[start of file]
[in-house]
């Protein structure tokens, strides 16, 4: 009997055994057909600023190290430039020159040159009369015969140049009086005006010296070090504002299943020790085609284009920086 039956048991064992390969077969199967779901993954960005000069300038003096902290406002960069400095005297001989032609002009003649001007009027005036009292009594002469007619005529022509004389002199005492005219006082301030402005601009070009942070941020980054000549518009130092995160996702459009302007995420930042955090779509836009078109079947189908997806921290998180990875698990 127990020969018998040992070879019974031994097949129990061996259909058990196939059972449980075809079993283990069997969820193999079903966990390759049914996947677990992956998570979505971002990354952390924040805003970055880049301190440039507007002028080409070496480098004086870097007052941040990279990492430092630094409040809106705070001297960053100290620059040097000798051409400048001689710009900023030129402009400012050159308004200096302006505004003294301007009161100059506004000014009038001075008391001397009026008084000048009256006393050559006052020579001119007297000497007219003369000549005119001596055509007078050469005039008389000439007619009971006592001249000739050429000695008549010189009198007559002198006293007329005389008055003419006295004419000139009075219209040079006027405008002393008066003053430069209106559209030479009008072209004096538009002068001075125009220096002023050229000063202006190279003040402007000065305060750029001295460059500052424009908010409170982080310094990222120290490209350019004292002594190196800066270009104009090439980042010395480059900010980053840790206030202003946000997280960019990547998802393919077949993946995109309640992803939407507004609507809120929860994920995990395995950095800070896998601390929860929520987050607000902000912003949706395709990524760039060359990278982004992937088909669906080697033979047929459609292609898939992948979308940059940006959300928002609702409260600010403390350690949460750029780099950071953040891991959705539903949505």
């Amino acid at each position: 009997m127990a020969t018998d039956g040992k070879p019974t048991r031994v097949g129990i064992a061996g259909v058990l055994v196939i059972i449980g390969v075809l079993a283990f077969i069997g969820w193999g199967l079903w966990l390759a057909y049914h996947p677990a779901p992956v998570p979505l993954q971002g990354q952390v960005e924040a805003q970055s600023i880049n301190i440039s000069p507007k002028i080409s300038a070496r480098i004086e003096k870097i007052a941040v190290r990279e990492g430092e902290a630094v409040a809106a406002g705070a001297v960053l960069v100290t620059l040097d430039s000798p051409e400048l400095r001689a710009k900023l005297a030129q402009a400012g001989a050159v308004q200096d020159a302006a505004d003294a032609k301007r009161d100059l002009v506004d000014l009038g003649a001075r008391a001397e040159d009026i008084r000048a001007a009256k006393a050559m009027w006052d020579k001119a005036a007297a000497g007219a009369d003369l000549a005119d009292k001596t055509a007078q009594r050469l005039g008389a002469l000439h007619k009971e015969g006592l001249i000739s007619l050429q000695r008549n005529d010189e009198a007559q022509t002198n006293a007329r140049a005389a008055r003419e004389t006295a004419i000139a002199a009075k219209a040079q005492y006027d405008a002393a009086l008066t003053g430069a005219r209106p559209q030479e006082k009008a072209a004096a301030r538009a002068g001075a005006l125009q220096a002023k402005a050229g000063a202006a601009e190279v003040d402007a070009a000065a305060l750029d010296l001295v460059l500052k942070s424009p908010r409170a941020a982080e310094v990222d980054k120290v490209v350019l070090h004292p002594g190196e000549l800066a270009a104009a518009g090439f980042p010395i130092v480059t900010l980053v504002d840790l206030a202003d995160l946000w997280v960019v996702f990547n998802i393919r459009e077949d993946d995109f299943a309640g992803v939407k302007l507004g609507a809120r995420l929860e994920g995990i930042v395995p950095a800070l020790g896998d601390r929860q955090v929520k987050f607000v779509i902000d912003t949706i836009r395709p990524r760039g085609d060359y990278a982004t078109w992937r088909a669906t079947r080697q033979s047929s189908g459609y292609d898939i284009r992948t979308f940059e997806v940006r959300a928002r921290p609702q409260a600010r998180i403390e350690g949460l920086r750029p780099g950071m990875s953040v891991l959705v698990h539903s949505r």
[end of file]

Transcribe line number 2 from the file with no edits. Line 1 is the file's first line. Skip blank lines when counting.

């Protein structure tokens, strides 16, 4: 009997055994057909600023190290430039020159040159009369015969140049009086005006010296070090504002299943020790085609284009920086 039956048991064992390969077969199967779901993954960005000069300038003096902290406002960069400095005297001989032609002009003649001007009027005036009292009594002469007619005529022509004389002199005492005219006082301030402005601009070009942070941020980054000549518009130092995160996702459009302007995420930042955090779509836009078109079947189908997806921290998180990875698990 127990020969018998040992070879019974031994097949129990061996259909058990196939059972449980075809079993283990069997969820193999079903966990390759049914996947677990992956998570979505971002990354952390924040805003970055880049301190440039507007002028080409070496480098004086870097007052941040990279990492430092630094409040809106705070001297960053100290620059040097000798051409400048001689710009900023030129402009400012050159308004200096302006505004003294301007009161100059506004000014009038001075008391001397009026008084000048009256006393050559006052020579001119007297000497007219003369000549005119001596055509007078050469005039008389000439007619009971006592001249000739050429000695008549010189009198007559002198006293007329005389008055003419006295004419000139009075219209040079006027405008002393008066003053430069209106559209030479009008072209004096538009002068001075125009220096002023050229000063202006190279003040402007000065305060750029001295460059500052424009908010409170982080310094990222120290490209350019004292002594190196800066270009104009090439980042010395480059900010980053840790206030202003946000997280960019990547998802393919077949993946995109309640992803939407507004609507809120929860994920995990395995950095800070896998601390929860929520987050607000902000912003949706395709990524760039060359990278982004992937088909669906080697033979047929459609292609898939992948979308940059940006959300928002609702409260600010403390350690949460750029780099950071953040891991959705539903949505």